Apple Says iPhone 12 and MagSafe Accessories Could Interfere With Pacemakers

<p class="heading_excerpt">Apple document warns users to keep iPhone 12 and MagSafe accessories a safe distance from implantable medical devices.</p>

        Be extra careful with medical devices, such as pacemakers and defibrillators, if you own an iPhone 12 and use MagSafe accessories, Apple warns.

        In an addition to its support document for the latest iPhones, Apple says that the iPhone and MagSafe accessories, including the MagSafe Charger and MagSafe Duo Charger, should be kept away from implantable medical devices so as not to cause any potential issues. The support document addition was first noted by MacRumors.

                Interfering With Medical Devices

        Apple writes that: "iPhone contains magnets as well as components and radios that emit electromagnetic fields. All MagSafe accessories (each sold separately) also contain magnets---and MagSafe Charger and MagSafe Duo Charger contain radios. These magnets and electromagnetic fields might interfere with medical devices."

        Apple recommends keeping them more than six inches apart at all times, and more than 12 inches when wirelessly charging. It continues that:

        "Medical devices such as implanted pacemakers and defibrillators might contain sensors that respond to magnets and radios when in close contact. To avoid any potential interactions with these devices, keep your iPhone and MagSafe accessories a safe distance away from your device … [C]onsult with your physician and your device manufacturer for specific guidelines."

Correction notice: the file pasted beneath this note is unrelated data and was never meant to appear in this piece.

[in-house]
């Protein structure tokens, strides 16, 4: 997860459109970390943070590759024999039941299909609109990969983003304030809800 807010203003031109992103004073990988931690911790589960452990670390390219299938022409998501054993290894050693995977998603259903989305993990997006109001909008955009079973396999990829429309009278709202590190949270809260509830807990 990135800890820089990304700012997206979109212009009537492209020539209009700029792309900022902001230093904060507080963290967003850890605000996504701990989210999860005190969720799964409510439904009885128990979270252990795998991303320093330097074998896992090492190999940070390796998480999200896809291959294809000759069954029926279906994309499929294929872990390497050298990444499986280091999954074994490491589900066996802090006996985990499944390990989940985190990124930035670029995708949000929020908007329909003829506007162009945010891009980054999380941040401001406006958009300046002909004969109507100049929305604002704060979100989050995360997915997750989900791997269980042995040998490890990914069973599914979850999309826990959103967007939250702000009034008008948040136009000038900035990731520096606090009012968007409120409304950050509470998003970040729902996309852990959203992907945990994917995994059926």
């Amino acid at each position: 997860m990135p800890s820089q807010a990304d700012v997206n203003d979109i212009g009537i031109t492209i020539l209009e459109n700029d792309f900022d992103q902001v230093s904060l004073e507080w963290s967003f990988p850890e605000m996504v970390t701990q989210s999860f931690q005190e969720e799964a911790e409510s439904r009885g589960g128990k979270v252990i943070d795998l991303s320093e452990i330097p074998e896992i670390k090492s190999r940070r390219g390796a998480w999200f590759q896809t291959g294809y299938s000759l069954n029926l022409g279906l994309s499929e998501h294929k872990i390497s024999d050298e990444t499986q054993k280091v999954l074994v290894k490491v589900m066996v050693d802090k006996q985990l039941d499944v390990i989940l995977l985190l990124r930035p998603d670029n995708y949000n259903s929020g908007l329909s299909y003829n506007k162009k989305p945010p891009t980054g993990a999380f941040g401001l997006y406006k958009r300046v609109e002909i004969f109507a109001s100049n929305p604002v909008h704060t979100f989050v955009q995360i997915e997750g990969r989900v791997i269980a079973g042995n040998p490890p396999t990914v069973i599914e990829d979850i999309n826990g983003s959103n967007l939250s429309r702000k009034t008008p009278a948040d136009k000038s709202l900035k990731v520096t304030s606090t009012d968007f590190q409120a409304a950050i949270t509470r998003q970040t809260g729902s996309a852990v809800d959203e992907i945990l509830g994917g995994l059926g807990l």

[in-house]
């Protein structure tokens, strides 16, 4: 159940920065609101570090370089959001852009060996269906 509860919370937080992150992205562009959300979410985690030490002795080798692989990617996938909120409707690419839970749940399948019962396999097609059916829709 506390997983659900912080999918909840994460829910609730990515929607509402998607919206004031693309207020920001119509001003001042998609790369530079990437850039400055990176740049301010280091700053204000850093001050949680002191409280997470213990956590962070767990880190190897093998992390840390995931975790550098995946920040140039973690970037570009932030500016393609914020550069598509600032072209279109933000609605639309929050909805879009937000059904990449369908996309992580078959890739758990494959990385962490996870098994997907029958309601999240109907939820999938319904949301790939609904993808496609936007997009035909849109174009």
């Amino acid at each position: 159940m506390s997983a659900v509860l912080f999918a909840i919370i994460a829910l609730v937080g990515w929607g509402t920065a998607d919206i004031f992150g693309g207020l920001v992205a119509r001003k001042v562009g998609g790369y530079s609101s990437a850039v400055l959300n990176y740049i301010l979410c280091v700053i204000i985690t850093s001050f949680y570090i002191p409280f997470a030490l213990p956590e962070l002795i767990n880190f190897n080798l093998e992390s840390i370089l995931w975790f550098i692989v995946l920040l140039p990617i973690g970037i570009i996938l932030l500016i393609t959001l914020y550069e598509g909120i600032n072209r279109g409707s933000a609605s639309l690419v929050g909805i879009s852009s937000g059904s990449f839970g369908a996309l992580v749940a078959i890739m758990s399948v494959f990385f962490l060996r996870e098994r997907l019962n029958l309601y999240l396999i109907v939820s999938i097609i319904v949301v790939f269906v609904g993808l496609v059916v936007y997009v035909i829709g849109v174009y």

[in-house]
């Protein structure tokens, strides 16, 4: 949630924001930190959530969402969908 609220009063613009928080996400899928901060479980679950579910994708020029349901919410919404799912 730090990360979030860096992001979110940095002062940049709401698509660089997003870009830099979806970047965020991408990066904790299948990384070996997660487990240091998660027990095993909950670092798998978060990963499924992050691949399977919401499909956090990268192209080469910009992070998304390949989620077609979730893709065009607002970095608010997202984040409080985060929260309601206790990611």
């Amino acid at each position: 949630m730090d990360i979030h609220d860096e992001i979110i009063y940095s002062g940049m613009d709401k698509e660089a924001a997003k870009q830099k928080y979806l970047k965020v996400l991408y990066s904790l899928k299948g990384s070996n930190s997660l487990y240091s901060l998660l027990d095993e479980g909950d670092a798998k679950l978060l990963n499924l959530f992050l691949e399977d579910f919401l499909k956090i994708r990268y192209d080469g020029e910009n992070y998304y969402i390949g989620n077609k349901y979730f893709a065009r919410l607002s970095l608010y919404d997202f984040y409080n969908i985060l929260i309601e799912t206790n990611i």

Related: The Next MacBook Air Will Be Thinner, Lighter, and Revive MagSafe

        Apple does, however, suggest that, while the MagSafe-equipped iPhone 12 models do feature more magnets than previous iPhones, they are "not expected to pose a greater risk of magnetic interference to medical devices than prior [iPhones.]"

        That makes it sound as if it's the devices like Apple's MagSafe chargers that are the main potential risk factor---although, as Apple suggests, it might be worth seeking out some expert advice from your physician and the manufacturer of any medical device you happen to use, just to be on the safe side.

                MagSafe on the iPhone

        Recently, an article in the publication Heart Rhythm Journal claimed that the iPhone 12 could "potentially inhibit lifesaving therapy in a patient" as a result of its magnets interfering with implantable medical devices like cardioverter defibrillators.

        "Medical device manufacturers and implanting physicians should remain vigilant in making patients aware of this news24nationificant interaction of the iPhone 12 and other smart wearables with their cardiac implantable electronic devices," the publication observed.

        The MagSafe system was introduced to the iPhone with last year's iPhone 12 series. (It was previously the branding for a neat magnetic charging system for MacBooks, which may be making a return.) The MagSafe iPhone system can be used for charging, as with the two chargers mentioned above. But it can also support non-charger accessories like card holders.

        Report: The iPhone 12 Is Off to a Strong Start for Apple
                        <p class="">The iPhone 12 made up 76% of new iPhone sales in October and November. iPhone 12 mini may be lagging behind.</p>

About The Author

        Luke Dormehl
                                (49 Articles Published)

            Luke has been an Apple fan since the mid-1990s. His main interests involving technology are smart devices and the intersection between tech and the liberal arts.

                From Luke Dormehl

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